In other Bono news, he and his wife, Ali Hewson, launched their "ethical" clothing line Edun. It has a heart in kind of the right place - no sweatshops, using family run factories in Africa and South America - but there's something about the concept that suggests its more attitude than actual well-thought out ethicism. After all, the launch for the clothing range came at Saks; in the UK, the clothes are going to be sold through Selfridges. If you really wanted to make a difference, you'd be signing your deals with Sainsburys and Tesco, and creating a range that wouldn't rely on a short-term faddish market: an ethical version of George or Cherokee would build a massive, steady market for these family-run factories, and each pair of jeans sold would be worn a lot, making excellent use of the planet's limited resources; flogging them through Saks means you're selling into a market which buys a pair of trousers to wear once, maybe twice. In fact, we're not even sure that making trousers in Africa and shipping them over to the US is the most ethical way of getting trousers to the US consumer, but that's such a complicated question we'll leave that be for now.

But anyway: ethical clothes. So, that would imply a company where all the clothes are made for a fair price, sold for a fair price, right? No profiteering at any stage in the system? Erm... apparently not:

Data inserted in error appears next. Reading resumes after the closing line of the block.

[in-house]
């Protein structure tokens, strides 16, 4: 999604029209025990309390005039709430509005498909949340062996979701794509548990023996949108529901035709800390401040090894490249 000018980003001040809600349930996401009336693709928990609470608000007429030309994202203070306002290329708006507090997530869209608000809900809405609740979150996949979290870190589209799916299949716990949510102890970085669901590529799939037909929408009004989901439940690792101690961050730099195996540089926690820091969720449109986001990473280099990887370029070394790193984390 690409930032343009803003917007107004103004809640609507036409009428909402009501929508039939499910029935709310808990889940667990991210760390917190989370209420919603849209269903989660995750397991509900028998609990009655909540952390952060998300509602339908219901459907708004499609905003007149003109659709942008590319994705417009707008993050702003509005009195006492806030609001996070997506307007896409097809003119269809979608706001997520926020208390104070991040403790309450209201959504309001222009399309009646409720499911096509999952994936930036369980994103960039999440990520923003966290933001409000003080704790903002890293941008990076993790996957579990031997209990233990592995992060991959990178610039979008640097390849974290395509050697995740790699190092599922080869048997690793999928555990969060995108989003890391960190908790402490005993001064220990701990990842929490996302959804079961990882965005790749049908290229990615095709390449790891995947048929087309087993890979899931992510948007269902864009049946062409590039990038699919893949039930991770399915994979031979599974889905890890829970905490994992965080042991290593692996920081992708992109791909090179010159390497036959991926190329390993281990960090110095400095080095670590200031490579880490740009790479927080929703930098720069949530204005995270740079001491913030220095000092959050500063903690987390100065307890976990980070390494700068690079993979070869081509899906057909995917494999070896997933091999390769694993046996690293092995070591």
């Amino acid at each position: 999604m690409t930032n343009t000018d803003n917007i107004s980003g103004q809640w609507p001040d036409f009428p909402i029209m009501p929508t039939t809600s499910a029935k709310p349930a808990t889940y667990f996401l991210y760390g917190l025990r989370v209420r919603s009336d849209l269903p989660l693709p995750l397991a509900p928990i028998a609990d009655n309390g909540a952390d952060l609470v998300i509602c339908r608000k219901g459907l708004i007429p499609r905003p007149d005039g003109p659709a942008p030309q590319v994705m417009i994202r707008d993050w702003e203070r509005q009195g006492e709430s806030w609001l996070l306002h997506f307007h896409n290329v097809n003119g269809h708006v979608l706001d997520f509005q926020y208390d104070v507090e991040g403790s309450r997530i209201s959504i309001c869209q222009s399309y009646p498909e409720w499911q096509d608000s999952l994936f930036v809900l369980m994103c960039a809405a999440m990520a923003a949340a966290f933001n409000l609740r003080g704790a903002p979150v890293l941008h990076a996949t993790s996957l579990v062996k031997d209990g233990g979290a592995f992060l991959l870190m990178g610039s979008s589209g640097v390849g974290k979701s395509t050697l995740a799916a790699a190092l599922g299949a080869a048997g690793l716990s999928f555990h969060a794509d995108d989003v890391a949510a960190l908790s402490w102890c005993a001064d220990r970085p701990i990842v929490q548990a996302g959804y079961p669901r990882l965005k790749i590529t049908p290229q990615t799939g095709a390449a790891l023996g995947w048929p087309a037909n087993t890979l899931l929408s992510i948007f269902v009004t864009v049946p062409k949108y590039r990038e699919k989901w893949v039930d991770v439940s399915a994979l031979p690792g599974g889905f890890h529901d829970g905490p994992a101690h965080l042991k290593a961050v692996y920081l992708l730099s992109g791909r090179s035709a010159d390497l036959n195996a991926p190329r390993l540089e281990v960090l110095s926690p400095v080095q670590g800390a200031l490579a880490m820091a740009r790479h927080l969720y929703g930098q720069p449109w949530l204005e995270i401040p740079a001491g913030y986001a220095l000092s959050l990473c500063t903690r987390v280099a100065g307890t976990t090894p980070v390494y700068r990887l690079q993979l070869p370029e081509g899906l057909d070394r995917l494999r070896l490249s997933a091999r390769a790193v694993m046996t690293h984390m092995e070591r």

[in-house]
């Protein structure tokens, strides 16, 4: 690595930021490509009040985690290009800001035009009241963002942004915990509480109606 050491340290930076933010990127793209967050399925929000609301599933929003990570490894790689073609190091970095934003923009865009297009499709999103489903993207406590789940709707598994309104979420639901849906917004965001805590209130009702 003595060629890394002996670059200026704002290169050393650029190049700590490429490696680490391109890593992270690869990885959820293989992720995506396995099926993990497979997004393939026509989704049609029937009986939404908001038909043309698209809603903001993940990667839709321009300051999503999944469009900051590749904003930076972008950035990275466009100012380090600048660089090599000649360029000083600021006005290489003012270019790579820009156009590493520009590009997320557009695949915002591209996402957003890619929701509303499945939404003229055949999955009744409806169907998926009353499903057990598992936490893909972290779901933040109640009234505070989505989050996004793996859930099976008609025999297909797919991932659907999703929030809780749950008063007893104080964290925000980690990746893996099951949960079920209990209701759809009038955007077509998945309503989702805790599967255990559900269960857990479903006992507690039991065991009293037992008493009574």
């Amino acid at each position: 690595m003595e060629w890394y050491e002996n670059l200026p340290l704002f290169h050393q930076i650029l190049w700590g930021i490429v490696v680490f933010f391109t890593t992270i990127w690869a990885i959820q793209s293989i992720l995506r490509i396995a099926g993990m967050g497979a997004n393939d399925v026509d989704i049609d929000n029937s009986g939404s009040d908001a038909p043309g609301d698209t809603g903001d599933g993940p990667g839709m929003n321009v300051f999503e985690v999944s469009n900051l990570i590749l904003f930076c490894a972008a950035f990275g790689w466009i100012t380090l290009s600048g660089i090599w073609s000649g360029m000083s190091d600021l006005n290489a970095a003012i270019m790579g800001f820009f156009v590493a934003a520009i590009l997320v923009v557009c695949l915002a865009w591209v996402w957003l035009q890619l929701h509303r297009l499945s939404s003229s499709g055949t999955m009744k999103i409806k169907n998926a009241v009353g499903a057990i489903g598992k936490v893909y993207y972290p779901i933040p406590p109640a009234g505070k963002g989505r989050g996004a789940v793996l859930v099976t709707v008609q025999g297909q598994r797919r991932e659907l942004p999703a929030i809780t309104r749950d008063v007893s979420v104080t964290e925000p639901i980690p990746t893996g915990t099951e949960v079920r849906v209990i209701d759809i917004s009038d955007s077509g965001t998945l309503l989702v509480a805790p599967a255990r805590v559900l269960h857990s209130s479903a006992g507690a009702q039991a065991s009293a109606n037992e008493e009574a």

"You can make a healthy profit," says Hewson, "and at the end of the day, people know that the clothes they are wearing have a good story behind them."

So, Ali Hewson is quickly reassuring her and her husband's capitalist chums: there's still "healthy" (i.e. supernormal) profits to be made. And at whose expense would that be? Just because you're not ripping off the consumer or the manufacturers quite so much doesn't make your product ethical.

One further thing: The pair have chosen their brand name because it's nude backwards. Which is kind of clever. We wonder if they bothered to google edun and discover exactly how many nudist groups hit on the same idea?


We wonder during this week's Pop Papers if any was really that bothered by the wibblings of faded 80s icon Boy George. Well, someone is - that other faded 80s icon, Madonna. Maddy's publicist has issued a not-very-convincing statement:

However, the 46-year-old singer has hit back through her publicist, Liz Rosenberg, who says Madonna has always, and will continually, be committed to her homosexual fans and has not cynically duped them. She told American newspaper the New York Post: "There's not enough room in the paper to respond to Boy George's ridiculous accusations much less list Madonna's long-standing passion, love, commitment and devotion to the gay community which has not changed for 20 years."

Rosenberg also defended her employer's mystical faith insisting it was not homophobic, and told George he should stick to writing some better songs. She added: "It doses not discriminate against homosexuals, nor do they work toward changing anyone's sexual preference. I wish Boy George would go back to writing songs."

Well, we can understand Liz wanting George to not shine a light in the darker corners of the cult-version of Kabbalah, but to wish him making more records seems unfair: why punish the rest of us?

It's been interesting this week to watch various postings popping up on internet message boards from people saying they're "not a kabbalist" and linking through to this clear statement: